Release Date: March 20, 2015
Director: Pierre Morel
Writer: Don MacPherson, Jean-Patrick Manchette, Pete Travis
Cast: Sean Penn, Jasmine Trinca, Javier Bardem, Ray Winstone, Mark Rylance, Idris Elba, Peter Franzen, Daniel Adegboyega, Ade Oyefeso, Alejandro Talavante, Rachel Lascar, Miquel Angel Ripeu, Mark Schardan, Alito Rodgers, Emilio Buale, Chris Starkie, Prasanna Puwanarajah
MPAA Rating: Action, Crime, Drama
Runtime: 115 minutes
Production Company: Anton Capital Entertainment, Nostromo Pictures, Open Road Films, Studio Canal
Genre: Action, Crime, Drama
Country: Spain, UK, France
With such a short track record, I can at least say director Pierre Morel can put together an entertaining film. He’s directed films like the first Taken, Transporters 1 and 2, and the reboot From Paris with Love, which is actually a surprise. I must say, these films have an element that The Gunman lacks. That missing piece is the main character you actually care about. Sure, it has a decent knife fight choreography, obstacles that have to be overcome mentally, and blazing guns, but at times that’s not enough. If the character battling these trials isn’t honorable, there’s a dilemma that arises. One can clock themselves out of a film intentionally just to enjoy what’s happening onscreen, but when you clock yourself back in, trying to absorb the film as a whole, you may ask yourself “Do I even care?”
I’m not a fan of long opening credits, but if it serves a purpose it can be forgiven. This time, however, I forgave, but didn’t forget. Initially I thought the film needed to slow down, and not saturate the audience with bland dialogue that serves no purpose. Scenes shift swiftly, prohibiting any recollection of prior scene locations. For a while it is difficult to follow the plot, or have a clue as to who the most important figures on the screen are, other than knowing someone is about to die. The set up is a jumbled mess of things: that appears to have a long road ahead, at an attempt of being dark and gritty. Yet it is always darkest before the dawn.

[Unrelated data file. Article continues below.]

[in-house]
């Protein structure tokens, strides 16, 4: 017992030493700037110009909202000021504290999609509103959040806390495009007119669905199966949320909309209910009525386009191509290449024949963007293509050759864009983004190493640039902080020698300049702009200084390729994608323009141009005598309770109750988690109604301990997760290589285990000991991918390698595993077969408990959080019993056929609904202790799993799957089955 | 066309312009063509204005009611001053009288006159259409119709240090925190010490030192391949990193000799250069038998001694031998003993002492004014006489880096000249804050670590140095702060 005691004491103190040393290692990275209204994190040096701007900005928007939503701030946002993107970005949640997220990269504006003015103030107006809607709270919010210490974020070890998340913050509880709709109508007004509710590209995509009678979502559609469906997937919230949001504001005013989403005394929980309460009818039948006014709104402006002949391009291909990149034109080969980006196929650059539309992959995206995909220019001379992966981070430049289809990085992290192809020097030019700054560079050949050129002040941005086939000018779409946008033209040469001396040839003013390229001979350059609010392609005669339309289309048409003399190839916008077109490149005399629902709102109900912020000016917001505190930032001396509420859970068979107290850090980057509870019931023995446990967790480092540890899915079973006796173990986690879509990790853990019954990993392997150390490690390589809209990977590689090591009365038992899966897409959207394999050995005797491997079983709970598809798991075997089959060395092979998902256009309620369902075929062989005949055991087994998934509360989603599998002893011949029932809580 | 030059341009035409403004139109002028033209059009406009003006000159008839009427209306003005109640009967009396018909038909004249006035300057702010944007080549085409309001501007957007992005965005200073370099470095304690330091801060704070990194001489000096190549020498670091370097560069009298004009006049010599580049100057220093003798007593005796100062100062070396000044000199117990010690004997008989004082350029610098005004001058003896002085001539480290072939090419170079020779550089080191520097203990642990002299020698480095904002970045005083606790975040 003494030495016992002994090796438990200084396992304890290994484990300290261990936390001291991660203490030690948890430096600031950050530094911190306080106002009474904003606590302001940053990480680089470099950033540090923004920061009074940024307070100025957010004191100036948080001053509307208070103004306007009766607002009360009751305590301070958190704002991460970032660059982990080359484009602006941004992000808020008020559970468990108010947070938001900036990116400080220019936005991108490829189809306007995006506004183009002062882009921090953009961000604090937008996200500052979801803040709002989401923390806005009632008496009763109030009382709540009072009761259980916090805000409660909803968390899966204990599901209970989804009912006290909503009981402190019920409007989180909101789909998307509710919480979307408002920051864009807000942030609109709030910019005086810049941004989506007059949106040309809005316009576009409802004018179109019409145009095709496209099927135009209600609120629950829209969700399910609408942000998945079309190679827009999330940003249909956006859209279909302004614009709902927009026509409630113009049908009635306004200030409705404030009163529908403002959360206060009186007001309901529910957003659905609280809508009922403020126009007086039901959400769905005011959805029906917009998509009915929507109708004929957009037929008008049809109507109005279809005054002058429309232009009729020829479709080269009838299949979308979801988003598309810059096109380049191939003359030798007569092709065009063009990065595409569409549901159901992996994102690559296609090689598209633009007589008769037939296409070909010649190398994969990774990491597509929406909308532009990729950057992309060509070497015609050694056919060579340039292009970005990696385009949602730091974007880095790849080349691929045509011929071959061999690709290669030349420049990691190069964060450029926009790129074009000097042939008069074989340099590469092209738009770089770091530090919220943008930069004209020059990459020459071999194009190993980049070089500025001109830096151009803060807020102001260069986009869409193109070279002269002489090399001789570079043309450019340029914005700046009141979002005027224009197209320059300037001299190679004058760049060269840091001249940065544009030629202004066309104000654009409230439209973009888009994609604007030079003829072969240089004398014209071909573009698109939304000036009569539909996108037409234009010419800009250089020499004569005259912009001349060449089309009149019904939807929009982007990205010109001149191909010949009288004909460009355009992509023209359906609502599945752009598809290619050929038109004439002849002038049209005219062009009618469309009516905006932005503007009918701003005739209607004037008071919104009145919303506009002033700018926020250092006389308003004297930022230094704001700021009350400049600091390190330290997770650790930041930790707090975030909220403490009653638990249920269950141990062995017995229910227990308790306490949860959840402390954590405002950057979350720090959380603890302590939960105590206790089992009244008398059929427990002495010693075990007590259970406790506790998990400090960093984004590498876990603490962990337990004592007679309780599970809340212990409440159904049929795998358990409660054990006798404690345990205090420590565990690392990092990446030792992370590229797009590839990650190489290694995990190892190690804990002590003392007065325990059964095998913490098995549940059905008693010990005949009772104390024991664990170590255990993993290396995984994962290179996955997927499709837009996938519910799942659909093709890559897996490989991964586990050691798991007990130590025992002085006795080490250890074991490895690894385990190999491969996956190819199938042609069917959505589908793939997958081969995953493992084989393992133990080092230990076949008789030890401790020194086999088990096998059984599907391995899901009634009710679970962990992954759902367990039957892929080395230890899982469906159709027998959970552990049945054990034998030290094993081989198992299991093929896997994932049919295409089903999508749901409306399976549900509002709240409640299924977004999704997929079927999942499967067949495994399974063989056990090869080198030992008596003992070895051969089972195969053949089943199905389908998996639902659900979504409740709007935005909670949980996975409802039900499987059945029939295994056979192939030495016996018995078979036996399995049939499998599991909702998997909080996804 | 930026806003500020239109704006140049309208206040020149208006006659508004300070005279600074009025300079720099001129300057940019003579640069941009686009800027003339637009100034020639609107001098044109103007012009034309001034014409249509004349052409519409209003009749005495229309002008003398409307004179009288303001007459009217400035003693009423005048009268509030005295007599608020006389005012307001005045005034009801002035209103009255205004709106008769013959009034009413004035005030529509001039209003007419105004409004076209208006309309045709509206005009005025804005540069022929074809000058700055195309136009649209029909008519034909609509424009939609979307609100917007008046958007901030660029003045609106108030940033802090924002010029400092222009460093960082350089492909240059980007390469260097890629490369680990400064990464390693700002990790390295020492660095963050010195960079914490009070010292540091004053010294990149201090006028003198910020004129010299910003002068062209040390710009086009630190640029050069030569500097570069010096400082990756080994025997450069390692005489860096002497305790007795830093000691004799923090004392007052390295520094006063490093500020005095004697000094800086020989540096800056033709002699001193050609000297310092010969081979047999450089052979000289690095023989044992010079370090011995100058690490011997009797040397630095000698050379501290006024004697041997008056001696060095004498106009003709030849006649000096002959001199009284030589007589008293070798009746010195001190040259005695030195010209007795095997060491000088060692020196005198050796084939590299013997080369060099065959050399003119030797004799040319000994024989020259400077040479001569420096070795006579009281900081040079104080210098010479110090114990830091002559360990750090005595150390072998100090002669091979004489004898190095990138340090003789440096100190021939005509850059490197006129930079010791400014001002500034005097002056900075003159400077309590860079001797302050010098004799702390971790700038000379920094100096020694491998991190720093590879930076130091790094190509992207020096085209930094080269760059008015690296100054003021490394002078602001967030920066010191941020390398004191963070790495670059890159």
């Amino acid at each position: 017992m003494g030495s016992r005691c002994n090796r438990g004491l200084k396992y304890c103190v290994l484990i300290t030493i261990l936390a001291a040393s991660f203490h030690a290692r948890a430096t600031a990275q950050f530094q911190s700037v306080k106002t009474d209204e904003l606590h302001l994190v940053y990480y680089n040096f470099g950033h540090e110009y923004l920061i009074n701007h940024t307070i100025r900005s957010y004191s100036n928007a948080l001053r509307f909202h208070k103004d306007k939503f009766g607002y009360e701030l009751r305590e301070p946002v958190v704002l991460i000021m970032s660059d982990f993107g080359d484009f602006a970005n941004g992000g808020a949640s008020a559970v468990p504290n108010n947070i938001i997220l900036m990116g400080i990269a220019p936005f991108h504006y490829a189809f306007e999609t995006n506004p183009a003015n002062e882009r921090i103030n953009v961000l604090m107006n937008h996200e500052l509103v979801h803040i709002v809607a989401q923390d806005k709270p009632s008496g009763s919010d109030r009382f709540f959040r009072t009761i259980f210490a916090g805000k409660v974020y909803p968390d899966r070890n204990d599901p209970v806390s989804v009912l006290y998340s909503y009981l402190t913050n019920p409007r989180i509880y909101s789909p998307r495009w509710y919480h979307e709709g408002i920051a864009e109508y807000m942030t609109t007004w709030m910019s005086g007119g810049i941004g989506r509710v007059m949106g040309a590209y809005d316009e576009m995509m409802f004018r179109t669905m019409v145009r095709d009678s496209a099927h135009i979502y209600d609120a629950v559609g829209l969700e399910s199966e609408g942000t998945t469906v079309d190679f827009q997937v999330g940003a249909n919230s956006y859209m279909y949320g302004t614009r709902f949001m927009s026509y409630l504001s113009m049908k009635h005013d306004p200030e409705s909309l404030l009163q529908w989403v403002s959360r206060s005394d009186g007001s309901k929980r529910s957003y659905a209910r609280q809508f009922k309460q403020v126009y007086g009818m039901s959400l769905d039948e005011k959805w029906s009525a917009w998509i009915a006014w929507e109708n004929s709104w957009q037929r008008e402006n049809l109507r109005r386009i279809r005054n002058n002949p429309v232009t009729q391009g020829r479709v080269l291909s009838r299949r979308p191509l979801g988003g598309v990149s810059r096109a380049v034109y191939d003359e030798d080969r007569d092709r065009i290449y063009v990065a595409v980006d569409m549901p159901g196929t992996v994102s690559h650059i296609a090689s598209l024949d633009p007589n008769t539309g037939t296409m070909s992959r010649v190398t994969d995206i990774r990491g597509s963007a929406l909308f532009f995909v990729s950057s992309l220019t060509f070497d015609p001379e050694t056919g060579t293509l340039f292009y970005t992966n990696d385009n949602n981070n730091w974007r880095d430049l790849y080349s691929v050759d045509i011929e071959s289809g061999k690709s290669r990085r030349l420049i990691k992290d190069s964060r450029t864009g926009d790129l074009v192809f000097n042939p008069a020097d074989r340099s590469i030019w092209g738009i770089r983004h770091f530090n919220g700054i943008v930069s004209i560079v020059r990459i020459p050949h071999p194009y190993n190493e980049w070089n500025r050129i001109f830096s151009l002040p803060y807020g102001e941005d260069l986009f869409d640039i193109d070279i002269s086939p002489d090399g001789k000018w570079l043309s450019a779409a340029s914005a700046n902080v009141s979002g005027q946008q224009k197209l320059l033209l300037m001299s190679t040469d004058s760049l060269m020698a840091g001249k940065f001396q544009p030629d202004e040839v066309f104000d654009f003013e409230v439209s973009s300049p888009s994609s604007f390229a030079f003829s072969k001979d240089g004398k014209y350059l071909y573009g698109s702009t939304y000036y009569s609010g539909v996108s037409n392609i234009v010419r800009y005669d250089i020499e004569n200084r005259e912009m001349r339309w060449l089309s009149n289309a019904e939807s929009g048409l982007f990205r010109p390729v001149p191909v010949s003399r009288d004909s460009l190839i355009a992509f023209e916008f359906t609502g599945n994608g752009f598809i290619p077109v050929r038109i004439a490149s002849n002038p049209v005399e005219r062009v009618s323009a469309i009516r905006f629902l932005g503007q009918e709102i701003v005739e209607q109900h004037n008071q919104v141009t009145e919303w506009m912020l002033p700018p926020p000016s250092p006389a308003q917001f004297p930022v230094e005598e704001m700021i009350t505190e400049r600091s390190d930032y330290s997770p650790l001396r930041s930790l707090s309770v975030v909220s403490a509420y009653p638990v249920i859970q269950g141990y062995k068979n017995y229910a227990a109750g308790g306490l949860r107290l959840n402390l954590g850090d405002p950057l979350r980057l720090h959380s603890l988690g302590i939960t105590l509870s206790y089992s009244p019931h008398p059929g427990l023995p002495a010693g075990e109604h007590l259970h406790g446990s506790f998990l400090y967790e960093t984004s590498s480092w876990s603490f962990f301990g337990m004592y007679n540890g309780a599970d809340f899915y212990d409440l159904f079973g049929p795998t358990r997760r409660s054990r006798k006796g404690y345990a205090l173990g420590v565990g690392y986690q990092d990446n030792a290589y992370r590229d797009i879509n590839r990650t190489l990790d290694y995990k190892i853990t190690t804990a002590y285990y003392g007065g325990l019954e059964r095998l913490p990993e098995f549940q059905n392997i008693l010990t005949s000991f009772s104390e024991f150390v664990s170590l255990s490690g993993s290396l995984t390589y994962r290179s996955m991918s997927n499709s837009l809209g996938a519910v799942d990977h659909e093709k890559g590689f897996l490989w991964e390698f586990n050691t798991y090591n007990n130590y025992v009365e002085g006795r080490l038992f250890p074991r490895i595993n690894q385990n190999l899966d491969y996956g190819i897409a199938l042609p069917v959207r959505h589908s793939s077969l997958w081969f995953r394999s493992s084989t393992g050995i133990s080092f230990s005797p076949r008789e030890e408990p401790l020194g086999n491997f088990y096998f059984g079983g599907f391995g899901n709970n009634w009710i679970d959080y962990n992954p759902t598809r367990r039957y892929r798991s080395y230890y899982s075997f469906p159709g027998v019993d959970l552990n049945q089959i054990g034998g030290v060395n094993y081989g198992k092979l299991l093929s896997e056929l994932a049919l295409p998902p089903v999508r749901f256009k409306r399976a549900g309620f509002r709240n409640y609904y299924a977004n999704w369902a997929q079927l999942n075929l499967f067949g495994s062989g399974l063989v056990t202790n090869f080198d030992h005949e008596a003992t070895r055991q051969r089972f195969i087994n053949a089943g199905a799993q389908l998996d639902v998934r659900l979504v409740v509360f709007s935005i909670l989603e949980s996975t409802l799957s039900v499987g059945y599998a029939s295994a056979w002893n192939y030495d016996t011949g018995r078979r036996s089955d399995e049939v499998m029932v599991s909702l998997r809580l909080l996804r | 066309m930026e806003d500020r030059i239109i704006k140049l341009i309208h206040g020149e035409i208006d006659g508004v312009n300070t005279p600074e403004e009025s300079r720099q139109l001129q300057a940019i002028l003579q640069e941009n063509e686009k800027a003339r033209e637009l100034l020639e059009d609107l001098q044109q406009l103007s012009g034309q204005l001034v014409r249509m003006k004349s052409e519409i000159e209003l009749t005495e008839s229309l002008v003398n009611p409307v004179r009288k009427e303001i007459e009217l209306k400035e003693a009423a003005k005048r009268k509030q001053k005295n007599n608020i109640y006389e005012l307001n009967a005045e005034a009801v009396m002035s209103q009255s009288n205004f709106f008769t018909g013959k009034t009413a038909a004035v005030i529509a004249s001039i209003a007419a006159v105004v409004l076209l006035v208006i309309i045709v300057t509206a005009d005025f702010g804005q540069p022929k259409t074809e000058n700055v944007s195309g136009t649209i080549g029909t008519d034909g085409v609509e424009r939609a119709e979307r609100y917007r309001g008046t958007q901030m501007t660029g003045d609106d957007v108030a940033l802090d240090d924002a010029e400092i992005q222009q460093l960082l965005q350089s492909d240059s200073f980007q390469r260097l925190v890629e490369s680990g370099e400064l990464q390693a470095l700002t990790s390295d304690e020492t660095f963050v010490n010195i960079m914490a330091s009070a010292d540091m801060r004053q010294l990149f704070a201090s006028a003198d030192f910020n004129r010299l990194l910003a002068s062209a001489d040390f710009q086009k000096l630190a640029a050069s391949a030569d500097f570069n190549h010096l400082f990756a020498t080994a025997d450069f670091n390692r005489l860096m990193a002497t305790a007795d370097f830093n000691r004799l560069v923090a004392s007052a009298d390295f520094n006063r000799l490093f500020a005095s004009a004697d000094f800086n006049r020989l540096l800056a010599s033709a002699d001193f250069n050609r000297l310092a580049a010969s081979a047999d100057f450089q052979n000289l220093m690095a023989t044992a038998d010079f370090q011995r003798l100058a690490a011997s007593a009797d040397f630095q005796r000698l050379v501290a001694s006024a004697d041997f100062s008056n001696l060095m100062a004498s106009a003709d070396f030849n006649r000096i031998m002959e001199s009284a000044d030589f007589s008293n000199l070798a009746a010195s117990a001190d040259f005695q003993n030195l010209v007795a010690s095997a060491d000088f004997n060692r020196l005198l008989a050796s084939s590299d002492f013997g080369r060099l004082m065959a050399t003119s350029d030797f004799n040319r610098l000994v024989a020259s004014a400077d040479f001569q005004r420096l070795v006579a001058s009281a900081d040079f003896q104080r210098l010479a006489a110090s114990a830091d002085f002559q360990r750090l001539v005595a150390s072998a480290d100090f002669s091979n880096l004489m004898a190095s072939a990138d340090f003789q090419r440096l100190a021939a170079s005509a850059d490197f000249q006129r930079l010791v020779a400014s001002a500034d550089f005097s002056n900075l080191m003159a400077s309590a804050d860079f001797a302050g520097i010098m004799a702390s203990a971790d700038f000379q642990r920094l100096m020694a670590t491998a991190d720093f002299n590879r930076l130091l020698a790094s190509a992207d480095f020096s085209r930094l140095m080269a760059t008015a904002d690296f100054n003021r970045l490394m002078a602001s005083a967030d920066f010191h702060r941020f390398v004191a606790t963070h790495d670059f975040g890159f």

The film’s tone takes a bright turn after a short while. My interest started to pique after the first real action scene. It is a well put together scene, and I actually felt a sense of danger. The passion each character shows is high and loud. Questions began to cross my mind as the mystery developed. If the film had started this way I could speak volumes, but unfortunately, that’s not the case. After a passing of time, the main character, Jim (Penn) tries to turn over a new leaf. It is commendable, but not enough. His past sins eat at him daily, as he tries to wash them away. It just brought new meaning to the phrase, “what’s done in the dark will always come to light.” Even though Jim wants redemption, we never see it fully develop. His character has nothing to lose, so the stakes are low. If you ask yourself, “What would happen if the main character fails?” but can’t come up with a valid answer, it’s hard to care about the outcome. He has no family or friends looking out for him, but only his associates. He doesn’t try to protect anyone other than one soul, and in the process, he brings the danger upon them. I sat there saying, “This is cool to look at,” but it holds no weight. The main character doesn’t even deserve a second chance, according to me.. With many shortcomings on his side he has a task that is difficult to complete. That in itself is the main problem of the film. If the audience can’t sympathize or empathize with the plot or character, there’s not much that can be done.
At least Jim Terrier is smart. He takes his time, analyzes every situation, and pays attention to all the details. This was the better part of the film; he had me at the edge of my seat at times. Well maybe that’s an exaggeration, but his reasoning and decision-making are easily the highlight of the film. Mr. Penn has developed a great physique through exercise routines and this makes his action all more believable. The movie doesn’t compare with Taken (most likely due to the lack of emotional connection of the protagonist), but the suspense held up most of the time. I was very entertained to say the least.
If it isn’t clear already, The Gunman is not completely entertaining. The plot isn’t developed completely in terms of logic or the grand scheme of things. If a high-powered organization pulls out all the stops to eliminate loose threads, across multiple continents, why not snip the ones in your own backyard? Why trust villain A, but not trust B? It isn’t a complete misfire, but does not stand out. Not in broad daylight, but could easily be found with a black light. My respect does go to Sean Penn. He was able to create another middle age action guy that may even be able to compete with Liam Neeson. That was an expectation I didn’t have, but was presently surprised with.